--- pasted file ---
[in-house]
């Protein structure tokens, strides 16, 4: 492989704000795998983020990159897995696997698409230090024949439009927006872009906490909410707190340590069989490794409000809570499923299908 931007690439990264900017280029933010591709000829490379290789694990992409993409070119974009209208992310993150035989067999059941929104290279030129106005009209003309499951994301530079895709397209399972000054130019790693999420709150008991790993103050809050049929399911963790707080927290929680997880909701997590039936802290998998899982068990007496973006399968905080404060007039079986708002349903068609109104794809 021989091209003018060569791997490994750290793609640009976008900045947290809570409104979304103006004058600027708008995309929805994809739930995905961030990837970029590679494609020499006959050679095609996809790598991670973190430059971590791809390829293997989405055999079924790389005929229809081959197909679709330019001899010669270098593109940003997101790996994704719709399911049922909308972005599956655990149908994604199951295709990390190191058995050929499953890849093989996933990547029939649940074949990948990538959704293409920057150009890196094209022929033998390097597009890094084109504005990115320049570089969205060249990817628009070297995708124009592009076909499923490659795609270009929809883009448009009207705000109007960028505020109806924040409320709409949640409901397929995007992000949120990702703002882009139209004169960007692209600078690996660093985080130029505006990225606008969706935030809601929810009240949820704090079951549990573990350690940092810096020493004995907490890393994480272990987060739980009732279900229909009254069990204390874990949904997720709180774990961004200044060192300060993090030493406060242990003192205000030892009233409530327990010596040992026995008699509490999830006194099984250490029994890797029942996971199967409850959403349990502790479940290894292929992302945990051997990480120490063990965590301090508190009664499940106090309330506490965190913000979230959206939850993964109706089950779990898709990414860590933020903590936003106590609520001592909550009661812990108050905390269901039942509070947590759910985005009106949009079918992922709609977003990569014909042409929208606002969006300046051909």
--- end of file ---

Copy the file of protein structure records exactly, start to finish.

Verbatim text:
[in-house]
């Protein structure tokens, strides 16, 4: 492989704000795998983020990159897995696997698409230090024949439009927006872009906490909410707190340590069989490794409000809570499923299908 931007690439990264900017280029933010591709000829490379290789694990992409993409070119974009209208992310993150035989067999059941929104290279030129106005009209003309499951994301530079895709397209399972000054130019790693999420709150008991790993103050809050049929399911963790707080927290929680997880909701997590039936802290998998899982068990007496973006399968905080404060007039079986708002349903068609109104794809 021989091209003018060569791997490994750290793609640009976008900045947290809570409104979304103006004058600027708008995309929805994809739930995905961030990837970029590679494609020499006959050679095609996809790598991670973190430059971590791809390829293997989405055999079924790389005929229809081959197909679709330019001899010669270098593109940003997101790996994704719709399911049922909308972005599956655990149908994604199951295709990390190191058995050929499953890849093989996933990547029939649940074949990948990538959704293409920057150009890196094209022929033998390097597009890094084109504005990115320049570089969205060249990817628009070297995708124009592009076909499923490659795609270009929809883009448009009207705000109007960028505020109806924040409320709409949640409901397929995007992000949120990702703002882009139209004169960007692209600078690996660093985080130029505006990225606008969706935030809601929810009240949820704090079951549990573990350690940092810096020493004995907490890393994480272990987060739980009732279900229909009254069990204390874990949904997720709180774990961004200044060192300060993090030493406060242990003192205000030892009233409530327990010596040992026995008699509490999830006194099984250490029994890797029942996971199967409850959403349990502790479940290894292929992302945990051997990480120490063990965590301090508190009664499940106090309330506490965190913000979230959206939850993964109706089950779990898709990414860590933020903590936003106590609520001592909550009661812990108050905390269901039942509070947590759910985005009106949009079918992922709609977003990569014909042409929208606002969006300046051909």